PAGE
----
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Prologue: Rahnia’s Reproductive Journey
1. The nation called the United Arab Emirates (UAE) is made up of seven
emirates, or principalities, each governed by a heredity ruler, or emir. The
seven confederated emirates are Abu Dhabi (in which the nation’s capital
is located), Ajman, Dubai, Fujairah, Ras al- Khaimah, Sharjah, and Umm
al- Quwain. Sharjah and Dubai are neighboring emirates. Sharjah offers
lower- cost housing than Dubai and thus is often considered a suburb of the
much glitzier Dubai.
2. From 1961 until 1991, Eritrea fought a long war with Ethiopia, eventually
gaining its in dependence. This was followed by the Eritrean– Ethiopian War,
which lasted from May 1998 to June 2000. Taken together, these wars in
the Horn of Africa constitute one of the world’s longest running conflicts,
between two of the world’s poorest countries. Millions of dollars were
spent on the Eritrean- Ethiopian War, tens of thousands of casualties oc-
curred, and thousands of people fled as refugees. Fought over disputed ter-
ritory, the war resulted in minor border changes, but Ethiopia still occupies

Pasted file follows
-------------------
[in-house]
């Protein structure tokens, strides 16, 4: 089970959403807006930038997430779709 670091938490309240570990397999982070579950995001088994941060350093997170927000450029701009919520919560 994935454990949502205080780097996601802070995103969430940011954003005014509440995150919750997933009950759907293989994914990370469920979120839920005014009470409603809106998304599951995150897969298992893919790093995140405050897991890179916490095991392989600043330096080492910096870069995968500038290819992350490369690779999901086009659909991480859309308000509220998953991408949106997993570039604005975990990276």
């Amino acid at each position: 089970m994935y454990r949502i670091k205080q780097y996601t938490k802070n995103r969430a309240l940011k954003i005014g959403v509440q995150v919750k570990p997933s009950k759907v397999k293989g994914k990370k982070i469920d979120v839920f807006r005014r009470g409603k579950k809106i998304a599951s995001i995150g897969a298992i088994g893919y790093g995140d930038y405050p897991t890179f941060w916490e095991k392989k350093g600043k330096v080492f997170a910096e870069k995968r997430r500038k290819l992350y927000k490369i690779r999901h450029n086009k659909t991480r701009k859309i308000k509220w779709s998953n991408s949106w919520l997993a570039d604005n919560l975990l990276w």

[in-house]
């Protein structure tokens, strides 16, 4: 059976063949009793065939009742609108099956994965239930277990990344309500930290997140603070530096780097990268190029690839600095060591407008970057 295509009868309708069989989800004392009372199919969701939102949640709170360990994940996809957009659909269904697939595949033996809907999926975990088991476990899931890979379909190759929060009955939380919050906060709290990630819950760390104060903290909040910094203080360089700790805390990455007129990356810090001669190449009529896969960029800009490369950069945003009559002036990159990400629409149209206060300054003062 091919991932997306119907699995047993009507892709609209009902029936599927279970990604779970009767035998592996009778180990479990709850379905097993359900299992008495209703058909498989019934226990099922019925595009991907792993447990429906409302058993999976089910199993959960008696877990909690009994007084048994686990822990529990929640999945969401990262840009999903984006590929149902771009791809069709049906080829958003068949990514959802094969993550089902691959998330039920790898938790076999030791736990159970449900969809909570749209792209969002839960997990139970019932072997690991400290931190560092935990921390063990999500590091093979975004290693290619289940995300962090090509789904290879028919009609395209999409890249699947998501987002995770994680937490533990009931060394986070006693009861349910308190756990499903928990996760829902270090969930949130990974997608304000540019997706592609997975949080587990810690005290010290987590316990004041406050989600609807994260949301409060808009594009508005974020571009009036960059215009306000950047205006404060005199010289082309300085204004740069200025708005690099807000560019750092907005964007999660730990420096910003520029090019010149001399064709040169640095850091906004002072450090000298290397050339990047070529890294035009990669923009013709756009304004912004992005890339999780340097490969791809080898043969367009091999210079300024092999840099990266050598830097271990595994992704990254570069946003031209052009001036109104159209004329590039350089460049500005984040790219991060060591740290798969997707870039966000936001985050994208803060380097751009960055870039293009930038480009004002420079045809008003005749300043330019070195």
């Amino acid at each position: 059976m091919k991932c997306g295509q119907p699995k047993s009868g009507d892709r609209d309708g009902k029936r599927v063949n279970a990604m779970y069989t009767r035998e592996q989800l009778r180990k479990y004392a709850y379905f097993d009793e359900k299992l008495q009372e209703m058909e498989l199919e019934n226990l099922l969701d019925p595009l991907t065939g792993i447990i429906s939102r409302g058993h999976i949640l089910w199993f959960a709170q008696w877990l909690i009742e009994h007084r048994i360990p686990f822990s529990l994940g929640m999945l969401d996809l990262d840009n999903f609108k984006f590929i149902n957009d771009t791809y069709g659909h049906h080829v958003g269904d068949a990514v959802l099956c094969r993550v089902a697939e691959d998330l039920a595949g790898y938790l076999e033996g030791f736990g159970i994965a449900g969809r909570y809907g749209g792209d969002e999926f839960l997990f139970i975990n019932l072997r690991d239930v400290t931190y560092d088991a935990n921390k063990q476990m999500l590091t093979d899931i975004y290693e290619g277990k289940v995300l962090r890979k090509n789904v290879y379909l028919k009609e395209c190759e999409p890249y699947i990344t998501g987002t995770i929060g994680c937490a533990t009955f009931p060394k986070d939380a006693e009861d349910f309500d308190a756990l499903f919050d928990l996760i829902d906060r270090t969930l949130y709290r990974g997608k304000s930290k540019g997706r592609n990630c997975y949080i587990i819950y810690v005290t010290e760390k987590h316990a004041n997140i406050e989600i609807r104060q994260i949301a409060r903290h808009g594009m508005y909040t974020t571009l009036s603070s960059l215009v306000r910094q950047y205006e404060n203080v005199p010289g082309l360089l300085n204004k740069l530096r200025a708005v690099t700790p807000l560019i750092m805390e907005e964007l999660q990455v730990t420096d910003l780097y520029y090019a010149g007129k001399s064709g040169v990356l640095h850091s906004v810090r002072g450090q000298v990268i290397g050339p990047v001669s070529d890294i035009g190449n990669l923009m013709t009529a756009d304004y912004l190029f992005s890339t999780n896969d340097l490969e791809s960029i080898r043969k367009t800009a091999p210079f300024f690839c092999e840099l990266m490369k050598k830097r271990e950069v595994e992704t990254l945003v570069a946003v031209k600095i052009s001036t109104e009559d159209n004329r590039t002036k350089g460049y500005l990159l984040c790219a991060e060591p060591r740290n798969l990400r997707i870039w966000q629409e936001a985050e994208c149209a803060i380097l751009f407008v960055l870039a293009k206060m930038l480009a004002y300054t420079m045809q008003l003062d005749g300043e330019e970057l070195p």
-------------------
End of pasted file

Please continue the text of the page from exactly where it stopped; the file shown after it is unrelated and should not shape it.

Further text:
land claimed by Eritrea.
3. Excess embryos produced in a couple’s ivf cycle can be cryopreserved, or
frozen, for later use. A so- called frozen cycle is much less complicated than
a “fresh cycle” of ivf. A frozen cycle requires only the transferring of an
embryo to a woman’s uterus. It bypasses the preliminary steps of an ivf
cycle, which are hormonal stimulation, egg collection, sperm collection,
fertilization of the egg by the sperm in a laboratory, and the production of
the embryos.
4. A clinical pregnancy is a pregnancy in which an ultrasound scan has shown
at least one fetal heartbeat. However, as in Rahnia’s case, not all clinical
pregnancies lead to live births.
5. Because it is disallowed in Sunni Islam, egg donation from one woman
to another is not practiced by most Sunni Muslims, who make up
80–90  percent of the world’s Muslims.
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